Smoothies for Toddlers: Nutrition vs. Development

a toddler girl drinks a berry smoothie

Technically you can introduce smoothies into your child’s diet after their first birthday, though we generally suggest waiting until 15-18 months of age. Here’s why:

It takes time to transition from drinking your meals (from breast or bottle) to chewing and swallowing them. And all that chewing and swallowing is hard work! Most babies and young toddlers we know, if given the chance, will drink their meals before putting in the work to eat them. You *just* taught your baby to wean off drinking the majority of their calories—so we don’t want to slide back into that too soon.

The other issues with relying on smoothies too often is that they obscure the whole foods that are in them. Sure, it’s great from a nutrition standpoint if your baby is consuming a cup of raw kale in their morning smoothie. But does a green smoothie acclimate your babe to the taste and texture of raw kale? It reminds us of something one of our food therapists said: if you’re serving zucchini in the form of a zucchini muffin, that’s fine, but be aware that you’re teaching your child to eat muffins, not zucchini.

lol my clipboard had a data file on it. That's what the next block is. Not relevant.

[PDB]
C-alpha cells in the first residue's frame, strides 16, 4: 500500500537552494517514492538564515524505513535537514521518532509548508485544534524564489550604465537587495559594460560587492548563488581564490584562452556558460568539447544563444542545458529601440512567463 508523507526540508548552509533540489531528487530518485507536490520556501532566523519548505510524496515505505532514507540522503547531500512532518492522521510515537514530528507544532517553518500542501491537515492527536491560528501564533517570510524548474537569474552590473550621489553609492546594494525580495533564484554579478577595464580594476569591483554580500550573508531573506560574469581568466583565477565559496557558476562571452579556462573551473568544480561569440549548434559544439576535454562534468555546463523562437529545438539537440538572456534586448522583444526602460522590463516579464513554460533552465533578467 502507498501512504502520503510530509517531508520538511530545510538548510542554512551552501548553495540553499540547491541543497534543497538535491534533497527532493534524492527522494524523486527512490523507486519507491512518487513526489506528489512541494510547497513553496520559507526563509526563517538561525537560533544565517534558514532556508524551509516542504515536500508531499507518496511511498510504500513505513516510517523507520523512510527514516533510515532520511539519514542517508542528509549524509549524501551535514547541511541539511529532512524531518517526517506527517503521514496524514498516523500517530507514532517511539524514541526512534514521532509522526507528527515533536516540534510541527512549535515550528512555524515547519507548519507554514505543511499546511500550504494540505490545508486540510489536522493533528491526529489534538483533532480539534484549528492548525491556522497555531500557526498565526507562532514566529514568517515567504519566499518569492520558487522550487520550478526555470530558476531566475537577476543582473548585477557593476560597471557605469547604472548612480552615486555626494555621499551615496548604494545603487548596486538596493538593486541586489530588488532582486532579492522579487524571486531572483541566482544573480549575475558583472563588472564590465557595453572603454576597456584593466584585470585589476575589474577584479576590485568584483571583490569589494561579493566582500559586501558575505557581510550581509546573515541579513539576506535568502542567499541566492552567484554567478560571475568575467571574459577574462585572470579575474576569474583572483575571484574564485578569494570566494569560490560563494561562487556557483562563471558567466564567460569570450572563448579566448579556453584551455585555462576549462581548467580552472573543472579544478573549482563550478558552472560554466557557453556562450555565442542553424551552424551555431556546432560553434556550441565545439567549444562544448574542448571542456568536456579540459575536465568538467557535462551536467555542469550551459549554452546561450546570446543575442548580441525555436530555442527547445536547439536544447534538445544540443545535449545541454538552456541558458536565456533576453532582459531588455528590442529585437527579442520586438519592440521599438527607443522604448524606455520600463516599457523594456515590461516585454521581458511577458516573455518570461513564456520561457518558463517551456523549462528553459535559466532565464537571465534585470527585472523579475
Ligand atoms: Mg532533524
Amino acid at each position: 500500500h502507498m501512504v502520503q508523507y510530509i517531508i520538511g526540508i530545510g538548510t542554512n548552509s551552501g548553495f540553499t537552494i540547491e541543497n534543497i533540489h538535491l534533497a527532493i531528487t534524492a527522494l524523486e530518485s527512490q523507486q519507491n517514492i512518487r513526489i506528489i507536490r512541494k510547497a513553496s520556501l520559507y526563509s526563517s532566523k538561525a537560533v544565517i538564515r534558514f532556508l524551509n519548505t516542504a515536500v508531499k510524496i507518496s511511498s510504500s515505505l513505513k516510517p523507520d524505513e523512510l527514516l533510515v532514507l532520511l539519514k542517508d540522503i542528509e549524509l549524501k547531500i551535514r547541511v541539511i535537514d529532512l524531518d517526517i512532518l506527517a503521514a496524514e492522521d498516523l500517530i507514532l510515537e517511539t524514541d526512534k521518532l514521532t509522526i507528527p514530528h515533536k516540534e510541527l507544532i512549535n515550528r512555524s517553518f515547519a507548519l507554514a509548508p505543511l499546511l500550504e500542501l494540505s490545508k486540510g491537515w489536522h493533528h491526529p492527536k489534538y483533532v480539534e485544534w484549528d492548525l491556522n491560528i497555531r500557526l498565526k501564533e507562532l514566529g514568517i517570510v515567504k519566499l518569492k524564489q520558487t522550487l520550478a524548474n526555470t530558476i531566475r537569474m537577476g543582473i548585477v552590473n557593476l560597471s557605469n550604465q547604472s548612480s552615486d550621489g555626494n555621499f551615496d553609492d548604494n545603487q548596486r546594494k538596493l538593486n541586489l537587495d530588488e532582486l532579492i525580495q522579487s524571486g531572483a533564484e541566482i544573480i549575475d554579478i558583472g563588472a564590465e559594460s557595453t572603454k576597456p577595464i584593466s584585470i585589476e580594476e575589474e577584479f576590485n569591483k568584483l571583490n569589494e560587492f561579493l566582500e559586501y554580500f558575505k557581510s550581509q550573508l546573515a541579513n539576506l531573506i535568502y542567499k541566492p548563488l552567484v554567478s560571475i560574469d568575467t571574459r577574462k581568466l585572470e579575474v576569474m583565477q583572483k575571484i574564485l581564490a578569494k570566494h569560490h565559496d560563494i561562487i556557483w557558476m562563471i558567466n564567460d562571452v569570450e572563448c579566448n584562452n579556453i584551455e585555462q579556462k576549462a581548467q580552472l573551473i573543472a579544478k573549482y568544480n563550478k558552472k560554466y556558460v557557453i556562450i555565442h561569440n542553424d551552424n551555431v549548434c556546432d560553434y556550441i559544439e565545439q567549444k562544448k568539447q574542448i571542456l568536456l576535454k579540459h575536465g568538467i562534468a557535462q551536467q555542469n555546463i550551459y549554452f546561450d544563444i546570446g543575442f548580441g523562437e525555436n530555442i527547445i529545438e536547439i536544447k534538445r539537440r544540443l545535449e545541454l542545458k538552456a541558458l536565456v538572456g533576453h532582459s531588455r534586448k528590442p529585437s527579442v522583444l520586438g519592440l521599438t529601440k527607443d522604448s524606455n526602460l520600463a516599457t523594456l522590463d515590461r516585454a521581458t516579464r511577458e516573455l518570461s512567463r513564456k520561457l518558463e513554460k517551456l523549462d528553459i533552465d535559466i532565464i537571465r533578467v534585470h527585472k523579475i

Another approach is to limit smoothies to once or twice a week. If your toddler is eating fruits and veggies in their whole form readily, feel free to do more smoothies. But if your toddler is resisting fresh fruits and veggies, be wary of relying on smoothies to “get” the nutrition in and instead, work on building a stronger foundation of the whole foods that go into those smoothies.

If you are already dealing with picky eating and you need to boost nutrition, check out our guide, 50 Ways to Boost Nutrition with Picky Eating. Smoothies are great for this, but they’re not the only way.

Return to Blog